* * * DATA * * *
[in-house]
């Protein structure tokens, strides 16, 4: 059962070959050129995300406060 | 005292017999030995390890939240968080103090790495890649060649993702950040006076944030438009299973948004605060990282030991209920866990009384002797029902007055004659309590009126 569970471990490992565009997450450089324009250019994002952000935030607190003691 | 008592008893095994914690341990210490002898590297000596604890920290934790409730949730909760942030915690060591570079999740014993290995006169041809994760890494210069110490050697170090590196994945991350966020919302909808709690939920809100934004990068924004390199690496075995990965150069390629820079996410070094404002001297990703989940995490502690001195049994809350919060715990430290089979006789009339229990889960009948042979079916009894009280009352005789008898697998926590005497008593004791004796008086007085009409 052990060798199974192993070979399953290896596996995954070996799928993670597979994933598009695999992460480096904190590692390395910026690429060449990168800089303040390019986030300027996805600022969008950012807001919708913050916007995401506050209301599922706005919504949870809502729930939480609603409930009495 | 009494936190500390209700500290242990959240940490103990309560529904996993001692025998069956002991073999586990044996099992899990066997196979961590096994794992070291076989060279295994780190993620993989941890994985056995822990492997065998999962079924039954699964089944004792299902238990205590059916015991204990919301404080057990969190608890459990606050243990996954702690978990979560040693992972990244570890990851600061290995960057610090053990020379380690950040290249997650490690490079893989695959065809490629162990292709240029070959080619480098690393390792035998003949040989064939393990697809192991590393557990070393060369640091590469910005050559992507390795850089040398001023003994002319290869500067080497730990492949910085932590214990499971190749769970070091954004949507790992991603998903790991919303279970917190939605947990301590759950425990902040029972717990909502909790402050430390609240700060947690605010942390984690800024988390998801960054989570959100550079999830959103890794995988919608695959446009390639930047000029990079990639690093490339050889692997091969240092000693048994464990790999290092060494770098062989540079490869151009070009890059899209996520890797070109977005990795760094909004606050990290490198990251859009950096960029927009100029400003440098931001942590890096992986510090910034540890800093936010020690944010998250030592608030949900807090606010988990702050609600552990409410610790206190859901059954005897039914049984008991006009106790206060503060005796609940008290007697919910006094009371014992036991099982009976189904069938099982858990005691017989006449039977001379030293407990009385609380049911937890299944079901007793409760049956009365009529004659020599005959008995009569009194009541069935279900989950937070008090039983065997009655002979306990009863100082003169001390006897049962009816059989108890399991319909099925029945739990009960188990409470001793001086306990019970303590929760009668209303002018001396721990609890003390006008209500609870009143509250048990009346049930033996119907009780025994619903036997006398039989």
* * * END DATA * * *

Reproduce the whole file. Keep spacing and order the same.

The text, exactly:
[in-house]
């Protein structure tokens, strides 16, 4: 059962070959050129995300406060 | 005292017999030995390890939240968080103090790495890649060649993702950040006076944030438009299973948004605060990282030991209920866990009384002797029902007055004659309590009126 569970471990490992565009997450450089324009250019994002952000935030607190003691 | 008592008893095994914690341990210490002898590297000596604890920290934790409730949730909760942030915690060591570079999740014993290995006169041809994760890494210069110490050697170090590196994945991350966020919302909808709690939920809100934004990068924004390199690496075995990965150069390629820079996410070094404002001297990703989940995490502690001195049994809350919060715990430290089979006789009339229990889960009948042979079916009894009280009352005789008898697998926590005497008593004791004796008086007085009409 052990060798199974192993070979399953290896596996995954070996799928993670597979994933598009695999992460480096904190590692390395910026690429060449990168800089303040390019986030300027996805600022969008950012807001919708913050916007995401506050209301599922706005919504949870809502729930939480609603409930009495 | 009494936190500390209700500290242990959240940490103990309560529904996993001692025998069956002991073999586990044996099992899990066997196979961590096994794992070291076989060279295994780190993620993989941890994985056995822990492997065998999962079924039954699964089944004792299902238990205590059916015991204990919301404080057990969190608890459990606050243990996954702690978990979560040693992972990244570890990851600061290995960057610090053990020379380690950040290249997650490690490079893989695959065809490629162990292709240029070959080619480098690393390792035998003949040989064939393990697809192991590393557990070393060369640091590469910005050559992507390795850089040398001023003994002319290869500067080497730990492949910085932590214990499971190749769970070091954004949507790992991603998903790991919303279970917190939605947990301590759950425990902040029972717990909502909790402050430390609240700060947690605010942390984690800024988390998801960054989570959100550079999830959103890794995988919608695959446009390639930047000029990079990639690093490339050889692997091969240092000693048994464990790999290092060494770098062989540079490869151009070009890059899209996520890797070109977005990795760094909004606050990290490198990251859009950096960029927009100029400003440098931001942590890096992986510090910034540890800093936010020690944010998250030592608030949900807090606010988990702050609600552990409410610790206190859901059954005897039914049984008991006009106790206060503060005796609940008290007697919910006094009371014992036991099982009976189904069938099982858990005691017989006449039977001379030293407990009385609380049911937890299944079901007793409760049956009365009529004659020599005959008995009569009194009541069935279900989950937070008090039983065997009655002979306990009863100082003169001390006897049962009816059989108890399991319909099925029945739990009960188990409470001793001086306990019970303590929760009668209303002018001396721990609890003390006008209500609870009143509250048990009346049930033996119907009780025994619903036997006398039989």